I think to give it a fair chance, it’s important that both the drummer and the rest of the band experience playing together in a good electronic environment. It would be a good introduction to understand the full potential of what using an electronic kit can bring to a band, the audience, and you as a drummer. It is not black and white. Think of electric and acoustic guitars and what is needed in the big picture of doing a gig equipment-wise: to be heard and to get access to sounds, it’s a bit the same. Mal Green, Greensound Music While you will still have a little bit of “electronic” sound to your drums (even if you are using the best of modules), I’ve always found it best to point out 6
the added benefit of using an e-kit: sound control at the source, quick and easy load-in/tear-down, and most importantly, not only do you have the ability to produce sounds of today’s modern music (and some great ‘80s), but you aren’t limited to just a drum kit, you have a full array of percussion, voice and sound effects right at your finger tips. Getting your electronic drums to sound like a “real” kit can be the most difficult aspect. I always “upgrade” my modules with the V Expressions configurations. That is something you can do yourself, but those guys have taken the time to tweak the module sounds and arrange kits that will save you a TON of time. Brian Hope, Hope Drums www.digitaldrummermag.com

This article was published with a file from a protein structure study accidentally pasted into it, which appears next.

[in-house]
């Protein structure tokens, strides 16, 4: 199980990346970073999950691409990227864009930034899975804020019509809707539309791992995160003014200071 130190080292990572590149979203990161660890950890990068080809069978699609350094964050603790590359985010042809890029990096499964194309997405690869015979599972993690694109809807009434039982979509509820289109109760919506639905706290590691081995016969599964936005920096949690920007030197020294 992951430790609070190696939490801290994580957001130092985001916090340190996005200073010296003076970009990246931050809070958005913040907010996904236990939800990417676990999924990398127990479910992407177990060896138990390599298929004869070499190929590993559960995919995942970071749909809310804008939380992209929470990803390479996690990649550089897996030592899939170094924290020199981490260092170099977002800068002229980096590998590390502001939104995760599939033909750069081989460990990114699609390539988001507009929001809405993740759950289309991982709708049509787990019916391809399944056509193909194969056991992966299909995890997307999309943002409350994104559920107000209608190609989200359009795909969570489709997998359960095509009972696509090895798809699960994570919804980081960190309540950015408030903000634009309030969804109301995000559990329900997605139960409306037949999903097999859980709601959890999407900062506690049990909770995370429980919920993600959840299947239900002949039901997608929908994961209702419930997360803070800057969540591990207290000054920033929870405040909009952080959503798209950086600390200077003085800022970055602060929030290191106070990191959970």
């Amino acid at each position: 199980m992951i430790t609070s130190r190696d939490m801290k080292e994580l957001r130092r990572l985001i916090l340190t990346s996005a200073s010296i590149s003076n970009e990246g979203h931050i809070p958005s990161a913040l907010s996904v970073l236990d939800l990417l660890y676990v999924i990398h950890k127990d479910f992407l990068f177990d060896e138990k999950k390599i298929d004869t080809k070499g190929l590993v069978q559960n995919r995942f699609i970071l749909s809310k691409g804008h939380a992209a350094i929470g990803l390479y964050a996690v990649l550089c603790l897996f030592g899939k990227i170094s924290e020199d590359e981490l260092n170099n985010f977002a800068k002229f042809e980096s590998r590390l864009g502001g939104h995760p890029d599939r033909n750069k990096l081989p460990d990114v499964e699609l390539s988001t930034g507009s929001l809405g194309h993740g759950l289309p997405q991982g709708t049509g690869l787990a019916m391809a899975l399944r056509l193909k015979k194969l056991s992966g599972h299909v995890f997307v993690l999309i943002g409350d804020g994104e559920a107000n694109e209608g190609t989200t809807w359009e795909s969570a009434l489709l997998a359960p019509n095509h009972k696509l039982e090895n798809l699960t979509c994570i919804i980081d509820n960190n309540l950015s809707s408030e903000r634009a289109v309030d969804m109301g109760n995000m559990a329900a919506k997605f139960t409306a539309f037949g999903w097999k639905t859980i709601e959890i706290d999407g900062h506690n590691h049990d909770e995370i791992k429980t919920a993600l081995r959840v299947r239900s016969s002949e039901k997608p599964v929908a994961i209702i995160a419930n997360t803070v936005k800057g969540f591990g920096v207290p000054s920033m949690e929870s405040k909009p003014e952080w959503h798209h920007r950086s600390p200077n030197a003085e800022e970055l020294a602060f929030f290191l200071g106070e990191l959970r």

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Electronic kits represent a more cost-effective solution than using multiple microphones on an acoustic kit with the necessary outboard gear to achieve the same sound quality. Other advantages include sound variation through multiple drum sets at the touch of a button, control over stage volume, and portability, not the least of which is important to any gigging musician. Peter Hart, Hart Dynamics I can sum it up in three words: “controlling the volume”. Large or small venues, that pretty much sums it up! Billy Blast, drum retailer You can change sound and tones depending on song, you can control the volume and overall intensity, you will always have the best possible sound. With correct monitoring – in-ear, for example - the fellow musicians will hear you more accurately and, as a result, play better. E-drums have lower volume on stage and better sound out front. They take up less space and weigh less. Be sure to use a system that delivers a natural sound of superb quality with a fast response time and great dynamics - that is DrumIt Five. It’s unsurpassed and also
allows ability to edit and upload sounds recorded by the band. Bengt Lilja, 2Box Acoustic drums are not better than electronic drums - or vice versa. I believe that e-drums are still relatively new to the music scene and will be better accepted once eyes are closed and ears are open. It seems to me that someday we will see more and more e-drums sharing the stage with bands all over the world. Johnny Rabb, musician, clinician, stickmaker It’s all in the presentation! Consider designing the sounds and levels on a PA before the band auditions your e-drums. Make it fit your situation. Then, enable a consistent set-up for monitoring that every band member can agree on. Always have redundancy (a back-up plan) on hand. Chris Blood, V Expressions Ltd They sound totally amazing and girls love ‘em (but then, girls love drummers anyway!). Al Adinolfi, Boom Theory
Only one company has the most advanced and powerful drum and percussion controllers. And we’ve been doing it since 1985.